Targets of Opportunity: On the Militarization of Thinking
The title of this book echoes a phrase used by the Washington Post to describe the American attempt to kill Saddam Hussein at the start of the war against Iraq. Its theme is the notion of targeting (skopos) as the name of an intentional structure in which the subject tries to confirm its invulnerability by aiming to destroy a target. At the center of the first chapter is Odysseus's killing of the suitors; the second concerns Carl Schmitt's Roman Catholicism and Political Form; the third and fourth treat Freud's Thoughts for the Times on War and Death and The Man Moses and Monotheistic Religion. Weber then traces the emergence of an alternative to targeting, first within military and strategic thinking itself (Network Centered Warfare), and then in Walter Benjamin's readings of Capitalism as Religion and Two Poems of Friedrich Hlderlin.
What people are saying - Write a review
We haven't found any reviews in the usual places.
Other editions - View all
Akhenaton ambivalence Arquilla and Ronfeldt asserts associated become bottom line capitalism capitalist cult Carl Schmitt Catholicism and Political Cebrowski Church complexio concept conﬁrms conﬂict constitutes contrast death decision deﬁnes deﬁnitive deity describes designates destiny determined difﬁcult drive Egyptian emerges enemy English entails essay ﬁgure ﬁnal ﬁnd ﬁnitude ﬁrst Freud Freud’s text Friedrich Holderlin function German goal guilt hamartia Holderlin human individual insofar isolation Jacques Derrida least linked mark means ment military Moses Moses and Monotheism Mourning Play murder netwar never Nietzsche notion notjust noun object Odysseus ofits ofMoses ofthe ofthis one’s origin ostensibly perhaps poem poeticized precisely presupposes psychoanalysis question relation religion religious remains rendering represent representation Roman Catholicism Schmitt sense Sigmund Freud signiﬁcance simply singular situation sleopos speciﬁc stories suggests suitors survive target of opportunity telos tion tradition transcendence transformation translation unity Walter Benjamin word Zbigniew Brzezinski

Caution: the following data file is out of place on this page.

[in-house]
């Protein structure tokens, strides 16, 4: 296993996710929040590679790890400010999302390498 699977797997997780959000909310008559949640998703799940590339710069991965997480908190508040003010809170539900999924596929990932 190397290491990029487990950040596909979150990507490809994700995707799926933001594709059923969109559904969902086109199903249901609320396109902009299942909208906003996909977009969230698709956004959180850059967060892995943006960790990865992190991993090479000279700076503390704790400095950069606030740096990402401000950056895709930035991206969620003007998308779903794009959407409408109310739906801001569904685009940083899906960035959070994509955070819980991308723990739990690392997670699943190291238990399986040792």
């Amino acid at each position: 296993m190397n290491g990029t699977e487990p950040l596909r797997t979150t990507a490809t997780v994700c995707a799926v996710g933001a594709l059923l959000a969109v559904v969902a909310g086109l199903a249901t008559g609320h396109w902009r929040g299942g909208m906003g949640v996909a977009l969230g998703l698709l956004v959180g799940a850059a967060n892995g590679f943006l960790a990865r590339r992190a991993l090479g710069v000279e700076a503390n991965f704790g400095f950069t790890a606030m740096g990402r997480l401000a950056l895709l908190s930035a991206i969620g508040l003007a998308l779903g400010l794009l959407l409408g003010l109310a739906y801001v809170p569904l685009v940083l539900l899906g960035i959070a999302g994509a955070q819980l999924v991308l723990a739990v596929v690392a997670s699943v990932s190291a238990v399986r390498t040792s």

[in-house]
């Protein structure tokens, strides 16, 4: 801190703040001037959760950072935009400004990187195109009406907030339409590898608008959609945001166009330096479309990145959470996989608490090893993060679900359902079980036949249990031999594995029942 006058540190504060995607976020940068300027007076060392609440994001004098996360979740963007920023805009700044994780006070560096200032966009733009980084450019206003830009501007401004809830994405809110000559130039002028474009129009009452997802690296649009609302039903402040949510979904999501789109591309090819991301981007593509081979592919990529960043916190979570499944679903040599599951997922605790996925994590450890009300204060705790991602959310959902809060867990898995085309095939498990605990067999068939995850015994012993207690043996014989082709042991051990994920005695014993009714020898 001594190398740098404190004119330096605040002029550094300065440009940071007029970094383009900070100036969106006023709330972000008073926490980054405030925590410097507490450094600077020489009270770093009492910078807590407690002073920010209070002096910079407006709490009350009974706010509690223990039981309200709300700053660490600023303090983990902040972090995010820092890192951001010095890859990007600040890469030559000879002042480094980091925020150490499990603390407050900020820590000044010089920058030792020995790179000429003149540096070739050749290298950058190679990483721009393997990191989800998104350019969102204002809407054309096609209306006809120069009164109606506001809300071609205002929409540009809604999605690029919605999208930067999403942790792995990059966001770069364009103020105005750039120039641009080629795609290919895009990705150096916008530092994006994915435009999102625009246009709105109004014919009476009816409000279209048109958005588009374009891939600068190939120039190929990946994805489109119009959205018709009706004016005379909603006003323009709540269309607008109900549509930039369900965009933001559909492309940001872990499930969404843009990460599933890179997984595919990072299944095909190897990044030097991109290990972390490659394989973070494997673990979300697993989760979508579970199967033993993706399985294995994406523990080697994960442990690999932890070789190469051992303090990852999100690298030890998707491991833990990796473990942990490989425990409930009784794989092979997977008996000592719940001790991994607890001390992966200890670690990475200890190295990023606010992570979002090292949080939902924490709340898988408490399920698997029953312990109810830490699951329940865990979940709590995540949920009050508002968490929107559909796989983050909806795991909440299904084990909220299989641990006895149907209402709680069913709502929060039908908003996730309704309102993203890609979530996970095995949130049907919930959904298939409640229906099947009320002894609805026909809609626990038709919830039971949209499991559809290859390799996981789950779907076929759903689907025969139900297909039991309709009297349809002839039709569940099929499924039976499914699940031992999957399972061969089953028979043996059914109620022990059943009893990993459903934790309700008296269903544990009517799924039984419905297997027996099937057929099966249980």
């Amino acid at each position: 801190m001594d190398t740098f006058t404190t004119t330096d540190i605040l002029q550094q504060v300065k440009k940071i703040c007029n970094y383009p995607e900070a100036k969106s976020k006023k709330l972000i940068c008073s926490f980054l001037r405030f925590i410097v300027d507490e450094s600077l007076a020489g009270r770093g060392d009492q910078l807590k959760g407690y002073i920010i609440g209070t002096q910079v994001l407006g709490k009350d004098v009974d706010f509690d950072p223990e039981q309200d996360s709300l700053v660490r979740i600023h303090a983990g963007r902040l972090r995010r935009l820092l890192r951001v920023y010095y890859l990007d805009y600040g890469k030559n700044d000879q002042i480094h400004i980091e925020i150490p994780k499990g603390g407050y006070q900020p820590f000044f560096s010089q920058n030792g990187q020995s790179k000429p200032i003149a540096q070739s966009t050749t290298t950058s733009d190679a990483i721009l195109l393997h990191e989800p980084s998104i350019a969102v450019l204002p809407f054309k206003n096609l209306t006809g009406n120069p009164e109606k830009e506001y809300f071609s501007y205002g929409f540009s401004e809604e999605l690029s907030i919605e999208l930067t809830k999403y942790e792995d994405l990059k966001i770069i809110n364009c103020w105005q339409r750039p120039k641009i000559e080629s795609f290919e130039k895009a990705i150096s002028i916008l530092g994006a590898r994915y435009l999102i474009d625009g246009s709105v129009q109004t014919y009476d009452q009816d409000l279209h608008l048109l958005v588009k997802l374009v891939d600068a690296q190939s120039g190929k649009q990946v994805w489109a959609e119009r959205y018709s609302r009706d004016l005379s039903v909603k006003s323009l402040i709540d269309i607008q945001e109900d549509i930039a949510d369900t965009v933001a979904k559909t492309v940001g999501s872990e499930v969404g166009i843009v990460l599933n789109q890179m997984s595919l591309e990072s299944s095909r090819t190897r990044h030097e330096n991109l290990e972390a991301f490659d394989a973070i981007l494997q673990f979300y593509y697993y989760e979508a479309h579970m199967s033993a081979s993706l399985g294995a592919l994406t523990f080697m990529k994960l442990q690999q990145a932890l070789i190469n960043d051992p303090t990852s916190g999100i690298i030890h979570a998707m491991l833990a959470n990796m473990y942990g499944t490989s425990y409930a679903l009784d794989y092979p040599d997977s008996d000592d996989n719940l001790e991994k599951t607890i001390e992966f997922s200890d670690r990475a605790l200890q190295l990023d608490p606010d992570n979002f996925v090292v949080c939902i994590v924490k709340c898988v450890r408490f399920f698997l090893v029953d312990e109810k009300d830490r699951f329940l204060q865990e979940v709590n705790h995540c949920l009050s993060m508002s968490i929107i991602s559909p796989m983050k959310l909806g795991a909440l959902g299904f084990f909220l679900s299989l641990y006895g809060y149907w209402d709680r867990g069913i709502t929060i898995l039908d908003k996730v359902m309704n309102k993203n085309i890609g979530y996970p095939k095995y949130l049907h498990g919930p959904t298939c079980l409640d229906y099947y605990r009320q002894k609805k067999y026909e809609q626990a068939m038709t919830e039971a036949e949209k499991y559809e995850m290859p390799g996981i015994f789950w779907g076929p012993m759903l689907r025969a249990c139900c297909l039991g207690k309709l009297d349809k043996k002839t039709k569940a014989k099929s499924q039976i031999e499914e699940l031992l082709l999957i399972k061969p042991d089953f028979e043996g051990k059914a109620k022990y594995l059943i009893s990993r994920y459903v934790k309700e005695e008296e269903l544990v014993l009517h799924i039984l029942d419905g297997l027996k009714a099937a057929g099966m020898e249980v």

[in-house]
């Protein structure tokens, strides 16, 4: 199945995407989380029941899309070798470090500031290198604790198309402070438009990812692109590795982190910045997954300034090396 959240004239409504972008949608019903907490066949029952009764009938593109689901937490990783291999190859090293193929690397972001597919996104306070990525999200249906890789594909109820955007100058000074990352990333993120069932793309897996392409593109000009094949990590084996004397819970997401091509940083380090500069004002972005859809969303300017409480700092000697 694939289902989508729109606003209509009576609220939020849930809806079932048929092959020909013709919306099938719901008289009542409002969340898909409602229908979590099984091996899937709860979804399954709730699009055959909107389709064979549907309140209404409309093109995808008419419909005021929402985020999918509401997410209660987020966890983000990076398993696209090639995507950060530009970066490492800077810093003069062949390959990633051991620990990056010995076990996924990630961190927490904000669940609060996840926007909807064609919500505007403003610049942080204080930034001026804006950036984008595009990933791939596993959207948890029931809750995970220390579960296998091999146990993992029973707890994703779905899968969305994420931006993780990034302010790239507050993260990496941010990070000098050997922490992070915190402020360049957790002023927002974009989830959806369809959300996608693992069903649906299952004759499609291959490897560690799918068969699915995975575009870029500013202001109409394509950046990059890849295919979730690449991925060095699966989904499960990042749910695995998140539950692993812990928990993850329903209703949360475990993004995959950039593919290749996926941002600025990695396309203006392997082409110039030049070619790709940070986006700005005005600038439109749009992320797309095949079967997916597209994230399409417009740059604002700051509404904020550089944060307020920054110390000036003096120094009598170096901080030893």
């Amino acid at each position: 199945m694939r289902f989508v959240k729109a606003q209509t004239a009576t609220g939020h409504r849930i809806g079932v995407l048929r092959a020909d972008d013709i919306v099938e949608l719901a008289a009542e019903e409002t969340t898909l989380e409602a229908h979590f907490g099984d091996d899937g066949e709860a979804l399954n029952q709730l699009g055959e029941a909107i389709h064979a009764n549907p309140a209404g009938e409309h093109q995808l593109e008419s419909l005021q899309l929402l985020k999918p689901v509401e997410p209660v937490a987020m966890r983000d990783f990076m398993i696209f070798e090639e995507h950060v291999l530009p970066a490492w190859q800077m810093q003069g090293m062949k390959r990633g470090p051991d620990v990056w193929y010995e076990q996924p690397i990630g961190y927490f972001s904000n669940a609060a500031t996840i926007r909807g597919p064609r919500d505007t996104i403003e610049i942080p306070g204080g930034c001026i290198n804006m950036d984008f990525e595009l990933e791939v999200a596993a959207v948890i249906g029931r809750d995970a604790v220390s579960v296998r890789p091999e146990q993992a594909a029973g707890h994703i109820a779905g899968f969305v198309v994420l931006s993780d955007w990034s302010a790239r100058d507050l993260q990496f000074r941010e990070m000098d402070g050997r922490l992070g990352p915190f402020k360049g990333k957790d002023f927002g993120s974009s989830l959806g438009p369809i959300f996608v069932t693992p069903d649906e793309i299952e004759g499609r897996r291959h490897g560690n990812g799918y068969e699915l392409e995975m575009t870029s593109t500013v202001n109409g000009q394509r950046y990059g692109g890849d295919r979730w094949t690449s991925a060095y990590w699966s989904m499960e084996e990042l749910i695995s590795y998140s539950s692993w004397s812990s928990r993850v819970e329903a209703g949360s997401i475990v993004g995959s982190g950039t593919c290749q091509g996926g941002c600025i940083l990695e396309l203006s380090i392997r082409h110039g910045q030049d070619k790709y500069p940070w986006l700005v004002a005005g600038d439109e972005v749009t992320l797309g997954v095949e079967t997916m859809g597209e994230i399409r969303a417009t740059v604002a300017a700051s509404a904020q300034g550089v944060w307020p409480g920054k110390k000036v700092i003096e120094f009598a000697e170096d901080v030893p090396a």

Page 17 - When (2) it is not contrary to reasonable expectation, but does not imply vice, it is a mistake (for a man makes a mistake when the fault originates in him, but is the victim of accident when the origin lies outside him). When (3) he acts with knowledge but not after deliberation, it is an act of injustice...